October is here again, and another government fiscal year has closed. Let's take a look back at the procurement activity of FY 2014 for the highs and the lows.
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A couple of weeks ago, I participated in the White House’s Open Data Licensing Jam. Organized in concert with our friends over at 18F, the Jam was focused on addressing issues with respect to open government data.
The Washington Business Journal picked up the piece NextGov did on our analysis of protests.
Looking for something a bit different than your usual Thursday of jello shots and karaoke at Millie and Al's? Excellent. Come on down to DC Tech Meetup at the MLK Library and watch some of the DC's finest tech firms hawk their wares. We're on to demo at 7:15 and it looks like the agenda is stacked with solid firms.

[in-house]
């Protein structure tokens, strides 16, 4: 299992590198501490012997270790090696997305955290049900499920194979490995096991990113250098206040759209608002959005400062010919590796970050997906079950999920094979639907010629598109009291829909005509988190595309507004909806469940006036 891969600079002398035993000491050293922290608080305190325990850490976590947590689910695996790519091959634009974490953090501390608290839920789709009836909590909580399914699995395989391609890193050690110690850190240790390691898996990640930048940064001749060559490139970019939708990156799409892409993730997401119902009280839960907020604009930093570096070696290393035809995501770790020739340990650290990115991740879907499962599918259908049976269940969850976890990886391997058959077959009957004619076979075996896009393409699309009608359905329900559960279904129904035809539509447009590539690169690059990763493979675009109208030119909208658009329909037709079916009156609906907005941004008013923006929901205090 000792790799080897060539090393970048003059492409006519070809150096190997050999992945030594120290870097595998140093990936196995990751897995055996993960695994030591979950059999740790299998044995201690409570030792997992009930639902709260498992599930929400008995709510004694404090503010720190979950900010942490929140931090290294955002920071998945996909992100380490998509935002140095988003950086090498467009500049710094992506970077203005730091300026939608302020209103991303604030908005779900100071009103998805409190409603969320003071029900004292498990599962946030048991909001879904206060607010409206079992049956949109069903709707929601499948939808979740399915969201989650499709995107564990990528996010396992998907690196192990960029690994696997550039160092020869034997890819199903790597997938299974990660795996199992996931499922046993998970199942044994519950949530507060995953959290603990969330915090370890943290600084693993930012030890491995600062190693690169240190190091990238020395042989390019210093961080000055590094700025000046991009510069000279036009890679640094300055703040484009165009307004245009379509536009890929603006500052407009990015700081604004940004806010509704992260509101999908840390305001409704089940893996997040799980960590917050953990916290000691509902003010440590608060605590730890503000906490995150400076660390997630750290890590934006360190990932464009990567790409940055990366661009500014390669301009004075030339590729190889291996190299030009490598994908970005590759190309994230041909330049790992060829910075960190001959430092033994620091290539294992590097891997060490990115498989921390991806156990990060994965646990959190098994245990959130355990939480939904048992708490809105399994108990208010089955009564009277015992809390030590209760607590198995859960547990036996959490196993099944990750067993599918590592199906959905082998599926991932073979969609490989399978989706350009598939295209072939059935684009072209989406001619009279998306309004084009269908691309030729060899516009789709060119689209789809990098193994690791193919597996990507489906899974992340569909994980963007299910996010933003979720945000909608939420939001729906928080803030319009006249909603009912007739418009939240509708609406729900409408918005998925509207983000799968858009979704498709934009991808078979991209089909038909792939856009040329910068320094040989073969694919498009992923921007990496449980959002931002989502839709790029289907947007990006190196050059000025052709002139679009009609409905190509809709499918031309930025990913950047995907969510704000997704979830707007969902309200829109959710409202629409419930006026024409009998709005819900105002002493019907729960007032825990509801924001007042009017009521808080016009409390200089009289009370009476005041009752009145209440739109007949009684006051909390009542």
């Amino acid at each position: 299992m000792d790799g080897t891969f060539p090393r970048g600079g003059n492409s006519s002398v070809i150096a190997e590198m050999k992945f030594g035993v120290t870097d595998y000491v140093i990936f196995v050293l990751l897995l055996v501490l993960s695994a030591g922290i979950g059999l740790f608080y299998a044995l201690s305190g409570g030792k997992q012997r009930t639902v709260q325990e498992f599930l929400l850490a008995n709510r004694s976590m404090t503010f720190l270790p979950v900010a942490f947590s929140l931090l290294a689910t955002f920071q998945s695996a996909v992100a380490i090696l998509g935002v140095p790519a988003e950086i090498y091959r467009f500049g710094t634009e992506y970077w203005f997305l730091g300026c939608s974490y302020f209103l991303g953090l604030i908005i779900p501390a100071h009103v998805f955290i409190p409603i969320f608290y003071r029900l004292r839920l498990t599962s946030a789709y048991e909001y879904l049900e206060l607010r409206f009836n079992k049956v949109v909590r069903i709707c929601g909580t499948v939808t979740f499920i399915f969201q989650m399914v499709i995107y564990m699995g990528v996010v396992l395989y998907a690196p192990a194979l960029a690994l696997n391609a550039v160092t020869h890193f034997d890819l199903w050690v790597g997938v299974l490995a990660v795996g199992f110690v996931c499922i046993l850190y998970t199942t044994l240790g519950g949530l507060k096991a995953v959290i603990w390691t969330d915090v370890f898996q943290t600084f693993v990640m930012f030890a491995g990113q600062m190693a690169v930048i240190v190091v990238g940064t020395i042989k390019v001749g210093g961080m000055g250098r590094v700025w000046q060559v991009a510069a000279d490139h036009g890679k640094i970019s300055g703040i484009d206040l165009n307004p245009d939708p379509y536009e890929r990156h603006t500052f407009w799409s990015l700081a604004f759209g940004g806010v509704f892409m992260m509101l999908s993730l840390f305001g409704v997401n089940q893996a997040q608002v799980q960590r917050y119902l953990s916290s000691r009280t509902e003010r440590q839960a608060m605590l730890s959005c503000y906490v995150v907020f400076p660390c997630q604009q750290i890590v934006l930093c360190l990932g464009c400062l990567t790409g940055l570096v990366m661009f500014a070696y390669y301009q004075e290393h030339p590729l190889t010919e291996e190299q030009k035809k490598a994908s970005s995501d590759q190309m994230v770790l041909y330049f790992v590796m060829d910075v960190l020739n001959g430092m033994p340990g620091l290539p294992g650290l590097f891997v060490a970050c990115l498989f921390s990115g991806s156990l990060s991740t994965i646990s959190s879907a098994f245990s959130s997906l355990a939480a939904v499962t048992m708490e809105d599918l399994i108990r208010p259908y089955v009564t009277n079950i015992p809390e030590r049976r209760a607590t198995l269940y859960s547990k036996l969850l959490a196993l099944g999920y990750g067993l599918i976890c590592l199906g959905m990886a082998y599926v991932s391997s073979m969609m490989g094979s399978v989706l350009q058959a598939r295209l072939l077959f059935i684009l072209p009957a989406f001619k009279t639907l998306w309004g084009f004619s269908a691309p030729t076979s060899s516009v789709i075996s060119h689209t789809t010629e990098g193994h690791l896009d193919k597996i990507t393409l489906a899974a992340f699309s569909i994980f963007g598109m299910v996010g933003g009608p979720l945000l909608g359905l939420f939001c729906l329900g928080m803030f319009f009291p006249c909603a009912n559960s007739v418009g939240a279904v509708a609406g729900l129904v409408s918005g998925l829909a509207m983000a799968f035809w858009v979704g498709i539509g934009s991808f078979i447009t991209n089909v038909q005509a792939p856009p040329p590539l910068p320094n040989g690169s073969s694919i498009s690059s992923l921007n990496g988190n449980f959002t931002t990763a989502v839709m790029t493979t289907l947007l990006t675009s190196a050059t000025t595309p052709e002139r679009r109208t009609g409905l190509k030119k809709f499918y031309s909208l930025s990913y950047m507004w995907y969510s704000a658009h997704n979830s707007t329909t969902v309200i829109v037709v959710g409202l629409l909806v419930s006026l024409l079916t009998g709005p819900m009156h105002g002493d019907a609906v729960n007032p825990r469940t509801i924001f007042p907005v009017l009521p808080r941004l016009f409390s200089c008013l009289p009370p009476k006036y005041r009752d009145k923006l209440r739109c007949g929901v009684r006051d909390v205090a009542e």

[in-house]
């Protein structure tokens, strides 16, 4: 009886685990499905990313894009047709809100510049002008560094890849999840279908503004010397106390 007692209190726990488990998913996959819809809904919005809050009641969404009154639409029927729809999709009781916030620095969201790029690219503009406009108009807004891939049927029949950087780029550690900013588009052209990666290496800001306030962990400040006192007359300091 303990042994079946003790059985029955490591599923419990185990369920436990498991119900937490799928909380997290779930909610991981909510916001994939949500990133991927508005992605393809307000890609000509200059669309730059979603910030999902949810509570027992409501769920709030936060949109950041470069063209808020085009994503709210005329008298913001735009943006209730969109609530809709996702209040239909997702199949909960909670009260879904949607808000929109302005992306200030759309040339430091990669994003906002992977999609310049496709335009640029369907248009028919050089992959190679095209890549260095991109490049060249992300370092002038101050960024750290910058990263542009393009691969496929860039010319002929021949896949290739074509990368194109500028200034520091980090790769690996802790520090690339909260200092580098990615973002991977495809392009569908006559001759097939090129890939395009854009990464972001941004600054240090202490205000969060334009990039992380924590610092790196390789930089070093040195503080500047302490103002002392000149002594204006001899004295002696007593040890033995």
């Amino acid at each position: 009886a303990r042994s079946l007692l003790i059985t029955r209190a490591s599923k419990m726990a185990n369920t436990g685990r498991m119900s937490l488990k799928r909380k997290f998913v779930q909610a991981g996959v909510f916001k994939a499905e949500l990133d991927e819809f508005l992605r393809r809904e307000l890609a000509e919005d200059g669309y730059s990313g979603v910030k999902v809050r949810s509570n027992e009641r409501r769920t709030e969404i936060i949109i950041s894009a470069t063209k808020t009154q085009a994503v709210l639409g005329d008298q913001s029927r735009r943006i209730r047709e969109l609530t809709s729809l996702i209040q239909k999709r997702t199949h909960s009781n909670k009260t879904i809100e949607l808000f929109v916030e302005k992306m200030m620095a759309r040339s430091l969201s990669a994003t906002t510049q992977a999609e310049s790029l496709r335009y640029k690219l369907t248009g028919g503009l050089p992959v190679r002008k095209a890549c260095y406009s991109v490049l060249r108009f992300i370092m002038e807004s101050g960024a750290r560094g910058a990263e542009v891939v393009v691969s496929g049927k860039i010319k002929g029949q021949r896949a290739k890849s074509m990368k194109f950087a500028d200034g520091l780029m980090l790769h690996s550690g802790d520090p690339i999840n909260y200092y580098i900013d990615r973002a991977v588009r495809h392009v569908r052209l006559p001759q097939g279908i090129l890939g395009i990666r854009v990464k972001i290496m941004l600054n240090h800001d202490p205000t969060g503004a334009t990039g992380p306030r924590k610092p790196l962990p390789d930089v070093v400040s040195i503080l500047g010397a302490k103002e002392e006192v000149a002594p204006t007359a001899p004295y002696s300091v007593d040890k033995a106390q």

Last week we looked at the process of getting to contract award, introducing the Purse String Index for HHS and DHS. This week we’re taking a peek at what sometimes happens post-award – protests. A protest is an official challenge to the award or proposed award of a contract, or a challenge to the terms of a solicitation for a contract.
GovTribe deals in data. Gobs and gobs of government contract data. We use that data to provide insights into the world of federal contracting through our apps and Custom Reports.
One of the most important components of the federal contracting market is the point of contact for an opportunity. The point of contact (usually a Contracting Officer or CO) is often the only source of information about current and future contracts.